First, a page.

It sold for £60,000 at Bonhams (27.5/25/2/14.5% buyer’s premium) on March 23.
The initials are those of the poet Shelley, an admirer of the Italian poet’s work, and the recipient was his wife’s stepsister Clara, or Claire, Clairmont.
In 1814 Clairmont had accompanied Mary in her elopement with the poet to the continent, and later arranged the visit to Lake Geneva where Shelley and Byron began their lifelong literary relationship and Mary began writing Frankenstein.
It was also during that summer that Clara discovered that she was pregnant by Byron and in January 1817 was delivered of a daughter, Allegra, who lived only a few years.
The nature of Shelley’s relationship with Claire or Clara has long been debated. To Constantia Singing, a poem he wrote for her in 1817, said the cataloguer, burns with longing: “My heart is quivering like a flame: / morning dew that in the sun dies, / I am dissolved in these consuming ecstasies.”
Shelley drowned off the coast of Sardinia in 1822, but Clara lived until 1879.
The binding bears the arms of William Ponsonby, 1st Baron De Mauley (1787-1855), whose sister, the novelist Lady Caroline Lamb, also had a love affair with Byron – famously describing him as “mad, bad, and dangerous to know”.
Bonhams could trace only nine books bearing Shelley’s presentation inscriptions, at least six of which are now in institutional collections.
Sold at £20,000 was an 1897 first of Kidnapped in London: Being the Story of my Capture By, Detention At, and Release from The Chinese Legation, a wry account of those events by the first president and founding father of the Republic of China, Sun Yat Sen.
It was accompanied by a letter to Felix Volkhovsky, a Russian political in exile in London and friend, who had spent seven years in solitary confinement in St Petersburg and 11 years as an exile in Siberia before managing to escape to London, via Canada.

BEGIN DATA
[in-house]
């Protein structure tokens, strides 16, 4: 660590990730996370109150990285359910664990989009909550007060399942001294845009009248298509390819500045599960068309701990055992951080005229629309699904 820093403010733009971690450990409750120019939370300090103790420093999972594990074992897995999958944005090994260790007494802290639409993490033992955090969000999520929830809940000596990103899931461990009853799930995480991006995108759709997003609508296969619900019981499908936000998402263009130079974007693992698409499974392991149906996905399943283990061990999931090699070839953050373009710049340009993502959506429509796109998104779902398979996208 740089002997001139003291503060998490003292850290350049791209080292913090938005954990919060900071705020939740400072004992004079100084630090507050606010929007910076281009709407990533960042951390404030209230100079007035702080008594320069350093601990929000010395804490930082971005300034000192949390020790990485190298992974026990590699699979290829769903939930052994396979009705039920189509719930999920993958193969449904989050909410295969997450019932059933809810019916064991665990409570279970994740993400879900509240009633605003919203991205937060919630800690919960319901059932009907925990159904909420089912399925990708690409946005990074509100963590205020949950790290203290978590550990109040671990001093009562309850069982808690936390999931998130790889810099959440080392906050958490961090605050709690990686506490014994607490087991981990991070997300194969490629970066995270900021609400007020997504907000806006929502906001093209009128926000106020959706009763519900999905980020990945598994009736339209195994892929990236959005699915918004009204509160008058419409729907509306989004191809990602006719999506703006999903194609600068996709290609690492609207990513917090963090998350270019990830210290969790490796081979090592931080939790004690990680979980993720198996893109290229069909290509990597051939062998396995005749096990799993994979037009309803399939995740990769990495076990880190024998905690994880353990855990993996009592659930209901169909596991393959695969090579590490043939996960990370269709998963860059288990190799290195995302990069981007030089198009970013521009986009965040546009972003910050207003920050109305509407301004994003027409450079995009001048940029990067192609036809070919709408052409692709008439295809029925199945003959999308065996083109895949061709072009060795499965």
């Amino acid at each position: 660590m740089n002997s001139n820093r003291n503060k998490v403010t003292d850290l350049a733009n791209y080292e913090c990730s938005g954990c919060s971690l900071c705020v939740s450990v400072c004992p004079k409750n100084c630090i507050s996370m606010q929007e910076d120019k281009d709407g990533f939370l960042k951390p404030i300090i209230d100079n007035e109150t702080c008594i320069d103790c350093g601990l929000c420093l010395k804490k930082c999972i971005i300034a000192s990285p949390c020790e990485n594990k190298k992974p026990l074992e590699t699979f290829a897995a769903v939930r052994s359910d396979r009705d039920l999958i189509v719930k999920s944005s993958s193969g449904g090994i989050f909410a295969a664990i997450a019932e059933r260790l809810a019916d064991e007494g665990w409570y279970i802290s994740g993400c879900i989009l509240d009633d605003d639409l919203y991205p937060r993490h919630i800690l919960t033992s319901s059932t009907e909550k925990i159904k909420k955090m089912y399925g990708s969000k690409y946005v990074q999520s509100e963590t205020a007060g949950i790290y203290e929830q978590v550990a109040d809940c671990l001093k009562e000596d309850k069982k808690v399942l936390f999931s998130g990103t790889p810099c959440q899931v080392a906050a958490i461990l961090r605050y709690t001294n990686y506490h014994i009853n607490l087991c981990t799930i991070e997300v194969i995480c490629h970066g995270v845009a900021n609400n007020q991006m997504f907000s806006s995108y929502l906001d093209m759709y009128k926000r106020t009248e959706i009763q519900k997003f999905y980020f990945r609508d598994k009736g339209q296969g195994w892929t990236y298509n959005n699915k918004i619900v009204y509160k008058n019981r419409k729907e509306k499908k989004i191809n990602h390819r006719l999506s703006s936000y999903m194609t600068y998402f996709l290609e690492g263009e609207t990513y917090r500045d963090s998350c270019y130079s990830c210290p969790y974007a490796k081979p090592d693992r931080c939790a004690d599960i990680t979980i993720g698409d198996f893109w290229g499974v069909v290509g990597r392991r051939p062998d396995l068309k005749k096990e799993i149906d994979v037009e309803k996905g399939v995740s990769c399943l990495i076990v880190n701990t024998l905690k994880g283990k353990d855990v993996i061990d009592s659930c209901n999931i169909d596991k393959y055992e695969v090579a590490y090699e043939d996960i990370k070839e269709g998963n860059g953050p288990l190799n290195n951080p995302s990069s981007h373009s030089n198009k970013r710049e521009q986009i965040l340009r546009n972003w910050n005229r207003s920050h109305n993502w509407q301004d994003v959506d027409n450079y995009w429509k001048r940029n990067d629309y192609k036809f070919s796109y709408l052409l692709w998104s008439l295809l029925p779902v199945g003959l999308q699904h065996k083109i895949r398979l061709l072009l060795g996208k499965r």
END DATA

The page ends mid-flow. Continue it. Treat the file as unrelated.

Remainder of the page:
In a Dominic Winter (24% buyer’s premium) sale of April 6-7, a sheet of notepaper headed ‘14 Evelyn Gardens. S.W.’ that bears Sun Yat Sen’s signature in both Western and Chinese characters and is also dated in his hand for April 11, 1897, sold at £6200 to an online bidder.
The real Miss Moneypenny
At Bonhams, copies of the real Miss Moneypenny’s warmly inscribed firsts of two of Ian Fleming’s 007 tales sold at £20,000 and £19,000 respectively.
Written during his annual stays at his home in Jamaica, Fleming’s books would then be sent for typing up to his secretary, Una Trueblood, who in due course would receive suitably inscribed copies.
A 1957 first of From Russia with Love was inscribed “To Una who will at last get to the end!…”, while a 1959 first of Goldfinger went to “To Una, who again wrote the whole thing…”
Trueblood once recalled that Fleming always said he only wrote Casino Royale, the first Bond book, because while on one flight to Jamaica he read such a bad, boring thriller that he thought he could do better himself.
Her surname was borrowed by Fleming for the character Mary Trueblood, who as a secretary to John Strangways, head of the British Secret Service’s Caribbean station in his 1958 novel Dr No, comes to a bloody end – stabbed to death.